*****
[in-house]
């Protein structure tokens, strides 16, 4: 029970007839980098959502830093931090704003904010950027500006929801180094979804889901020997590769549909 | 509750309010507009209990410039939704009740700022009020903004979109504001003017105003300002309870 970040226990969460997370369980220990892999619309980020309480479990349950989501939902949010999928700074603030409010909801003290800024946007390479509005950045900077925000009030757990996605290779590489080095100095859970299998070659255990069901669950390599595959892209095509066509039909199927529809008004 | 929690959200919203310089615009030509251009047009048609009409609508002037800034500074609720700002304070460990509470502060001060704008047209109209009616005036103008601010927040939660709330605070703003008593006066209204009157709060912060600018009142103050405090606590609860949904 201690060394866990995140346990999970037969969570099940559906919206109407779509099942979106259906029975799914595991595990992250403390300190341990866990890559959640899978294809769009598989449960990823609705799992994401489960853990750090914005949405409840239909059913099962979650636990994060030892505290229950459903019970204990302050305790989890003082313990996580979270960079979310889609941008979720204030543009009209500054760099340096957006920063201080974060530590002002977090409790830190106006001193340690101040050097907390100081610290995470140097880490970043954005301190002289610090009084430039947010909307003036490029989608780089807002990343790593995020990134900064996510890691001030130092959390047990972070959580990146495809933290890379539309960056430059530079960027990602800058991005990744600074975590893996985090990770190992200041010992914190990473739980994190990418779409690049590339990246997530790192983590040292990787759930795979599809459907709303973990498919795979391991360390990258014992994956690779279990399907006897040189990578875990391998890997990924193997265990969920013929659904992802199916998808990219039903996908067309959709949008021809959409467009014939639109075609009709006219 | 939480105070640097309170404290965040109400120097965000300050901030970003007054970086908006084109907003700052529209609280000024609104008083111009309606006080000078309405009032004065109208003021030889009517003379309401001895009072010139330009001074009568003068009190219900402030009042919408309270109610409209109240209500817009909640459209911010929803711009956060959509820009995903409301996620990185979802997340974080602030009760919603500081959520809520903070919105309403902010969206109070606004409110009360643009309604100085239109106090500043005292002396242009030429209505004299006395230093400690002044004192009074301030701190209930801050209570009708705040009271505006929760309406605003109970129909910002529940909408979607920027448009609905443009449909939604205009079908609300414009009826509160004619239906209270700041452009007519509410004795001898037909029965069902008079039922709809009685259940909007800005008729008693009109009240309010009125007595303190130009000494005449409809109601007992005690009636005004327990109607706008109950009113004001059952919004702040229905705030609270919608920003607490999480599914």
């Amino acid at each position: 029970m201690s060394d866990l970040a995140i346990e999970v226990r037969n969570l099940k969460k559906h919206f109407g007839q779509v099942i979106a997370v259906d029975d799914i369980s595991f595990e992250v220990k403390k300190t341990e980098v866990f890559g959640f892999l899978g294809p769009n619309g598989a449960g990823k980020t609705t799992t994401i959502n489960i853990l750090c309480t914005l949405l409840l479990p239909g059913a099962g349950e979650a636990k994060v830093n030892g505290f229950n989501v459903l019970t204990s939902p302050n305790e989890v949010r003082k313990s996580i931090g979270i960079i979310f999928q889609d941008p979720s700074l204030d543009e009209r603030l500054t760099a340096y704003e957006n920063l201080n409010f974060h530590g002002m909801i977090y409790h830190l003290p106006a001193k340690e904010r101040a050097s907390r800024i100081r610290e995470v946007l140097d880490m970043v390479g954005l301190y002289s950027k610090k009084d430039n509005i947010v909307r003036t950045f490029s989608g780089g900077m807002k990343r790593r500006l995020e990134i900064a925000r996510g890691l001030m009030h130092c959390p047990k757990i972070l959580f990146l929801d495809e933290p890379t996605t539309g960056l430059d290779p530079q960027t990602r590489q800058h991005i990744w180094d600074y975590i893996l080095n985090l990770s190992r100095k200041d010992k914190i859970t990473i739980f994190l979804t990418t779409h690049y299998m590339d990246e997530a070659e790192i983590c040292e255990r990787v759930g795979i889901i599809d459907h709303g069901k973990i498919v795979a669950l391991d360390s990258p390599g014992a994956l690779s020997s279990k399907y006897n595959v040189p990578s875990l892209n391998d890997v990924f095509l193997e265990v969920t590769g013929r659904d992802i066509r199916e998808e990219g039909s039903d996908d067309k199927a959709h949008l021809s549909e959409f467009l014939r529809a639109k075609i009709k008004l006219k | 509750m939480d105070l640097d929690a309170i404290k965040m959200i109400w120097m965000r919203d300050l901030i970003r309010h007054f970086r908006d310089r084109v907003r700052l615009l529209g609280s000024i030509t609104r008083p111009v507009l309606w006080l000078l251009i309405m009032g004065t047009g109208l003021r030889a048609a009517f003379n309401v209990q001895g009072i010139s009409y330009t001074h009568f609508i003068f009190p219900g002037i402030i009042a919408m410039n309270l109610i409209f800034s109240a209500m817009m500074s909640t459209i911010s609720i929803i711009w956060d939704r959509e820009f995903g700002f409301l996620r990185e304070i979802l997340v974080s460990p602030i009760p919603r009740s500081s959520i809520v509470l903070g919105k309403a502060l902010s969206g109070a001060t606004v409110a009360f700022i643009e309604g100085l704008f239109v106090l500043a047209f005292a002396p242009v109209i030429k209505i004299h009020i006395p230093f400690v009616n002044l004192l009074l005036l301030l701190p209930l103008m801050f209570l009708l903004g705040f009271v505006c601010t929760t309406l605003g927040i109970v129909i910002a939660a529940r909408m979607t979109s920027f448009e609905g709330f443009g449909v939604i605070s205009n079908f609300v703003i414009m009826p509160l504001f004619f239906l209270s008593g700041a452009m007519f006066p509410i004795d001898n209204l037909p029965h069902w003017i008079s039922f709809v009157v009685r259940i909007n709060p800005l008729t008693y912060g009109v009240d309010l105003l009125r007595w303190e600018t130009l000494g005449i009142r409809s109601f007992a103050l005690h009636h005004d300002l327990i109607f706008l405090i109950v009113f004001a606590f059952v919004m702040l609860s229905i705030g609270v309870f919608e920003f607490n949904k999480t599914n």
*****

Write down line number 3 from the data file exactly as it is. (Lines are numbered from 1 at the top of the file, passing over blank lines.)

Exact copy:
């Amino acid at each position: 029970m201690s060394d866990l970040a995140i346990e999970v226990r037969n969570l099940k969460k559906h919206f109407g007839q779509v099942i979106a997370v259906d029975d799914i369980s595991f595990e992250v220990k403390k300190t341990e980098v866990f890559g959640f892999l899978g294809p769009n619309g598989a449960g990823k980020t609705t799992t994401i959502n489960i853990l750090c309480t914005l949405l409840l479990p239909g059913a099962g349950e979650a636990k994060v830093n030892g505290f229950n989501v459903l019970t204990s939902p302050n305790e989890v949010r003082k313990s996580i931090g979270i960079i979310f999928q889609d941008p979720s700074l204030d543009e009209r603030l500054t760099a340096y704003e957006n920063l201080n409010f974060h530590g002002m909801i977090y409790h830190l003290p106006a001193k340690e904010r101040a050097s907390r800024i100081r610290e995470v946007l140097d880490m970043v390479g954005l301190y002289s950027k610090k009084d430039n509005i947010v909307r003036t950045f490029s989608g780089g900077m807002k990343r790593r500006l995020e990134i900064a925000r996510g890691l001030m009030h130092c959390p047990k757990i972070l959580f990146l929801d495809e933290p890379t996605t539309g960056l430059d290779p530079q960027t990602r590489q800058h991005i990744w180094d600074y975590i893996l080095n985090l990770s190992r100095k200041d010992k914190i859970t990473i739980f994190l979804t990418t779409h690049y299998m590339d990246e997530a070659e790192i983590c040292e255990r990787v759930g795979i889901i599809d459907h709303g069901k973990i498919v795979a669950l391991d360390s990258p390599g014992a994956l690779s020997s279990k399907y006897n595959v040189p990578s875990l892209n391998d890997v990924f095509l193997e265990v969920t590769g013929r659904d992802i066509r199916e998808e990219g039909s039903d996908d067309k199927a959709h949008l021809s549909e959409f467009l014939r529809a639109k075609i009709k008004l006219k | 509750m939480d105070l640097d929690a309170i404290k965040m959200i109400w120097m965000r919203d300050l901030i970003r309010h007054f970086r908006d310089r084109v907003r700052l615009l529209g609280s000024i030509t609104r008083p111009v507009l309606w006080l000078l251009i309405m009032g004065t047009g109208l003021r030889a048609a009517f003379n309401v209990q001895g009072i010139s009409y330009t001074h009568f609508i003068f009190p219900g002037i402030i009042a919408m410039n309270l109610i409209f800034s109240a209500m817009m500074s909640t459209i911010s609720i929803i711009w956060d939704r959509e820009f995903g700002f409301l996620r990185e304070i979802l997340v974080s460990p602030i009760p919603r009740s500081s959520i809520v509470l903070g919105k309403a502060l902010s969206g109070a001060t606004v409110a009360f700022i643009e309604g100085l704008f239109v106090l500043a047209f005292a002396p242009v109209i030429k209505i004299h009020i006395p230093f400690v009616n002044l004192l009074l005036l301030l701190p209930l103008m801050f209570l009708l903004g705040f009271v505006c601010t929760t309406l605003g927040i109970v129909i910002a939660a529940r909408m979607t979109s920027f448009e609905g709330f443009g449909v939604i605070s205009n079908f609300v703003i414009m009826p509160l504001f004619f239906l209270s008593g700041a452009m007519f006066p509410i004795d001898n209204l037909p029965h069902w003017i008079s039922f709809v009157v009685r259940i909007n709060p800005l008729t008693y912060g009109v009240d309010l105003l009125r007595w303190e600018t130009l000494g005449i009142r409809s109601f007992a103050l005690h009636h005004d300002l327990i109607f706008l405090i109950v009113f004001a606590f059952v919004m702040l609860s229905i705030g609270v309870f919608e920003f607490n949904k999480t599914n």